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Gazprom Pays Price for Doing Putin's Bidding: Analysts

Bloomberg has estimated that Russia's Gazprom will beat Exxon Mobil this year to become the most profitable company in the world, and yet its shares are down 18 percent. Why? As well as being the most profitable, it is also the biggest spender, using its cash to finance large infrastructure projects that are also priorities of Russian President Vladimir Putin.

Gazprom
Andrey Rudakov | Bloomberg | Getty Images
Gazprom

Last year Gazprom spent $53 billion on capital expenditure projects, more than PetroChina's $46 billion or Exxon's $36.8 billion. The huge expenditure meant that just 7 percent of earnings remained to be paid out as dividends, the least amount of the top 10 largest energy companies in the world.

Anaylsts at IFC Metropol and Sberbank CIB have suggested that Gazprom's shareholders are basically paying for Putin's political priorities: building a pipeline to bypass Ukraine, and developing Russia's poor Eastern regions.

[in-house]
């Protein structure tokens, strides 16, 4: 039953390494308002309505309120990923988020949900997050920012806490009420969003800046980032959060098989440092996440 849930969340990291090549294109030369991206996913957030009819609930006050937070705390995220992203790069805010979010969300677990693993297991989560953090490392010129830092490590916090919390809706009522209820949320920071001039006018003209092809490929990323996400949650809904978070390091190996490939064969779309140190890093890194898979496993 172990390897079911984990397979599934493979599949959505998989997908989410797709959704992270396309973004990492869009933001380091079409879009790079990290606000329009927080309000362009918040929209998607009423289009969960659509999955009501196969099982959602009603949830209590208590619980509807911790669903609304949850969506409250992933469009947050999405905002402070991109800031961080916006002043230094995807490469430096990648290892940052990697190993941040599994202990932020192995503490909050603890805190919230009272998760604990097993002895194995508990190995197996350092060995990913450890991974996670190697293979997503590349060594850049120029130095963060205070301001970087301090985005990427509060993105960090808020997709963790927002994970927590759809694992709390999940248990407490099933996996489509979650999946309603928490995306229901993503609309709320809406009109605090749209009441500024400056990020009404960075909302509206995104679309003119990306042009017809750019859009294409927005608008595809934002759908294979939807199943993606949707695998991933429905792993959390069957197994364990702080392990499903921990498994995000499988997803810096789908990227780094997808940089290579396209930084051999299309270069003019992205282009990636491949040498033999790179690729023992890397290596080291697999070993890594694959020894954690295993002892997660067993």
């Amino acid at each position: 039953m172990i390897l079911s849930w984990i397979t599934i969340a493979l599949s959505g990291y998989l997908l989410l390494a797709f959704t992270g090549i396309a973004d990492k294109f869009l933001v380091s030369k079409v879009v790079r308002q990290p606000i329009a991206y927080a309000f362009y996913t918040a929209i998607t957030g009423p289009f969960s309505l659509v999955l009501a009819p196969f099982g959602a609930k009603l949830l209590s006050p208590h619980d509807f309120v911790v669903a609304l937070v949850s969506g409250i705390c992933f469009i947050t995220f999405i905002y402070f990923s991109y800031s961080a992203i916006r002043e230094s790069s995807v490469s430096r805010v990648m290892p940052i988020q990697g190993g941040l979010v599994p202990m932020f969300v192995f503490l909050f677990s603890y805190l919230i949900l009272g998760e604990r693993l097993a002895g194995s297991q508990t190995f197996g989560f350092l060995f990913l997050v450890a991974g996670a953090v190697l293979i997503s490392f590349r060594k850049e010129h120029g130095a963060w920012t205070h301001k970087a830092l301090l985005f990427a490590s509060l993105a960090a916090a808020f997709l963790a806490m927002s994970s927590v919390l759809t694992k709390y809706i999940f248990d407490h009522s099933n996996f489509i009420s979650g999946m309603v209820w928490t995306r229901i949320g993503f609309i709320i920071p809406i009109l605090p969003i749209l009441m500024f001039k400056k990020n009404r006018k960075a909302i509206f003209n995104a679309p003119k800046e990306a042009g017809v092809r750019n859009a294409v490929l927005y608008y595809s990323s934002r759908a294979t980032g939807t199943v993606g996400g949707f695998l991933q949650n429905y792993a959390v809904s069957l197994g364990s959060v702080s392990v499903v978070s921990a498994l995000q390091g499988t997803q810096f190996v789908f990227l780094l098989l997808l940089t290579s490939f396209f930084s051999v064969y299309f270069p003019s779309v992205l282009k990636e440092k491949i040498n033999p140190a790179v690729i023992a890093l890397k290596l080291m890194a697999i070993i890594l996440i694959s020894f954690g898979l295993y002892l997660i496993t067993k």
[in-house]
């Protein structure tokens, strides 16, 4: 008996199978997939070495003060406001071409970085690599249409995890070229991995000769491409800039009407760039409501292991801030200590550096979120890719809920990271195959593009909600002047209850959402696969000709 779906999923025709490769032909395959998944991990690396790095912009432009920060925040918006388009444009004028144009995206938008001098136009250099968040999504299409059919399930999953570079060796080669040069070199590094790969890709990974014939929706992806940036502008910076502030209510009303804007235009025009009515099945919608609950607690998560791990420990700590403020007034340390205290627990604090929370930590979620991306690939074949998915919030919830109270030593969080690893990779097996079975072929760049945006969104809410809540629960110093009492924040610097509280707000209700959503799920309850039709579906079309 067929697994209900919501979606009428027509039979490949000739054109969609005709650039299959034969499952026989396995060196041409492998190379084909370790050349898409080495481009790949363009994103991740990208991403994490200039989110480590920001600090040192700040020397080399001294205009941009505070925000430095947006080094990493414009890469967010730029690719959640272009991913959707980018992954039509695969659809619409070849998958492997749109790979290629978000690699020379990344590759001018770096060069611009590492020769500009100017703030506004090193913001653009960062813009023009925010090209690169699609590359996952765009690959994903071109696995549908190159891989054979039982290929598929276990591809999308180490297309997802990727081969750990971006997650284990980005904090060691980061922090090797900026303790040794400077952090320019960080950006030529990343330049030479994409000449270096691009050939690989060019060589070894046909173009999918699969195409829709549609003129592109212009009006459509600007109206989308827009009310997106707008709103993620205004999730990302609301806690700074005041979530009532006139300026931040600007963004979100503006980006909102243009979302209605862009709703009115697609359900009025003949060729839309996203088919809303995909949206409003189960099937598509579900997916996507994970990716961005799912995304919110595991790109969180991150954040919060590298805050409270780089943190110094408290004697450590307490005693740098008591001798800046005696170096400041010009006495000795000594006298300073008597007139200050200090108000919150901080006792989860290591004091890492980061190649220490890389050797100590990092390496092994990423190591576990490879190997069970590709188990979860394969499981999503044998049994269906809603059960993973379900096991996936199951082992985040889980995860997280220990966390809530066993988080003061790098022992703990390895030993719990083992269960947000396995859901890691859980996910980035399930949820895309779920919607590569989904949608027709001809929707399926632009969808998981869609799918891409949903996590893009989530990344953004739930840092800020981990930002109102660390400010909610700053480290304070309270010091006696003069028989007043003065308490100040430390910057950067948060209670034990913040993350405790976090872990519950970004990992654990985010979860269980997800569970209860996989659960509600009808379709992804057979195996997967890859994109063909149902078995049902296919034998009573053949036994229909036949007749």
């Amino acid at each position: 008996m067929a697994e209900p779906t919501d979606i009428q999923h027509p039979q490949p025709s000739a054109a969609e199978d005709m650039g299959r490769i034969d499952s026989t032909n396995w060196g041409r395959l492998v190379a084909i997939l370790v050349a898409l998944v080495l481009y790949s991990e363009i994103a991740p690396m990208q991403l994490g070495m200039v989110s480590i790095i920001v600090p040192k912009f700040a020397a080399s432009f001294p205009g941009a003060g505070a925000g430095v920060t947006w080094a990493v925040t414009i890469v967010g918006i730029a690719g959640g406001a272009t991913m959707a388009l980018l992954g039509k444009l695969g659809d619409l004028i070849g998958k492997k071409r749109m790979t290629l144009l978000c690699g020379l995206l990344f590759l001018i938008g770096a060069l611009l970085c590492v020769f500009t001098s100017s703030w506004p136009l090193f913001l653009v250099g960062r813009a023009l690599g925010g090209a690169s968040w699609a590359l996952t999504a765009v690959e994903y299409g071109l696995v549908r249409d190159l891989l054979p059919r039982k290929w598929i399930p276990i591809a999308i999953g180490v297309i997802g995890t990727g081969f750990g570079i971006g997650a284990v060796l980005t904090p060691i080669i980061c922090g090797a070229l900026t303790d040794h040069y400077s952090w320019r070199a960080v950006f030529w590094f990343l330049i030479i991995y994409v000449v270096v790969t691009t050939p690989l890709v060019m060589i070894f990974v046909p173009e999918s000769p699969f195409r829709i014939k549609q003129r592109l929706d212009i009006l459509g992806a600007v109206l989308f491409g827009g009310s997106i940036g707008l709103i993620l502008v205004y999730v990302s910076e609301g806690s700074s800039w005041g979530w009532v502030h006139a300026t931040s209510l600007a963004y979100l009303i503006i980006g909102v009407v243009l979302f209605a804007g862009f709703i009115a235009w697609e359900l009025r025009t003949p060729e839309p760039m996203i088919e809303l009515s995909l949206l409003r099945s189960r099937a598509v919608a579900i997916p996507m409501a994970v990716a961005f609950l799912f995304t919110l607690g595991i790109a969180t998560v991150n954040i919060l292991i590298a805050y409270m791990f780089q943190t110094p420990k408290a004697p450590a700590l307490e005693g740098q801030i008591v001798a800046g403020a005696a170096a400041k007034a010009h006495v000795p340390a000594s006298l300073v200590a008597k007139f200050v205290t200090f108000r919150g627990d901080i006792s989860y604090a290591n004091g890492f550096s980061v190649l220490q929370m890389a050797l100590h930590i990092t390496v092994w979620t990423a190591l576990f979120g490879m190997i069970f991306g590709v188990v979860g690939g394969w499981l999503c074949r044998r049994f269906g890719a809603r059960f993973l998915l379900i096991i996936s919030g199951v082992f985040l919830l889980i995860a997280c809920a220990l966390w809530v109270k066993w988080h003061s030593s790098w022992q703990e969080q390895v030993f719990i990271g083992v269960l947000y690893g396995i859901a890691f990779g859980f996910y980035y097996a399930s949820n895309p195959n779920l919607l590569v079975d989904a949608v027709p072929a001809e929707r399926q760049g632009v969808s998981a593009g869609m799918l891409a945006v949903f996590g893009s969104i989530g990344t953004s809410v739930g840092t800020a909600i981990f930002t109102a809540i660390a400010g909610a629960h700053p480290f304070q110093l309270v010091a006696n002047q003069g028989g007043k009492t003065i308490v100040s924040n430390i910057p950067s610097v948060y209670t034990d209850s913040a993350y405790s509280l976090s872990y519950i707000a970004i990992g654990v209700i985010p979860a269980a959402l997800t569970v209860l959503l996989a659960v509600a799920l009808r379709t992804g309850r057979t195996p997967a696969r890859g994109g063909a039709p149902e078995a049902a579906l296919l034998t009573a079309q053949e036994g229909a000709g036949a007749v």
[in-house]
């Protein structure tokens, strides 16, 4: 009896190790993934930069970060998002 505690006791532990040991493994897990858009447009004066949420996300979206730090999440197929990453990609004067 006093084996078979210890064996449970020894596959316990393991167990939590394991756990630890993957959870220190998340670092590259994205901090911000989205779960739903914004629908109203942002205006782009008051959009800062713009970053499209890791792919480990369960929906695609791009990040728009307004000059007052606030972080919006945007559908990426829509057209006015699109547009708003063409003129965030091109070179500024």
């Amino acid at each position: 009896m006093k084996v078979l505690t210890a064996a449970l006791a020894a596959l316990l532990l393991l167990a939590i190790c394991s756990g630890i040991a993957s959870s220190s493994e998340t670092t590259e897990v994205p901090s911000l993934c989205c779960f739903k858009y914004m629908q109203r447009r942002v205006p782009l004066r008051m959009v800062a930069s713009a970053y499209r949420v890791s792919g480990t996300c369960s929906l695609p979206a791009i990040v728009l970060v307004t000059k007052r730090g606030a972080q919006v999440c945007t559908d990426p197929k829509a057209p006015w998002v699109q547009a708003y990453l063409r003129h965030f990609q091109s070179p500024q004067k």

Gazprom, with the backing of the Kremlin, will build the $21 billion South Stream pipeline to Europe, even though existing pipelines are operating at 70 percent capacity. And it's not as if demand is likely to explode in the future, and warrant extra carrying capacity. The IEA has predicted that Europe's natural gas consumption will fall by 3.5 percent to 550 billion cubic meters by 2015.

Related Article: What Would Falling Oil Prices Do to Russia's Geopolitical Ambitions?

The real reason to build the new pipeline is to bypass the Ukraine, giving Russia more independence and control over its gas exports to Europe.

Gazprom will also invest around $45 billion to develop the Chayanda gas field in remote eastern Siberia, a notoriously underdeveloped region.

Gazprom spokesman Sergei Kupriyanov explained: "There are indeed a lot of investments now, but we are creating new gas production centers and new transport corridors that will bear fruits in the future."

But Ivan Mazalov, a fund manager at Prosperity Capital Management, said: "A lot of this expenditure is inefficient. ... It is better to return cash to shareholders instead of plowing it into capital expenditures."

—This story originally appeared on Oilprice.com. Click here to read the original story.

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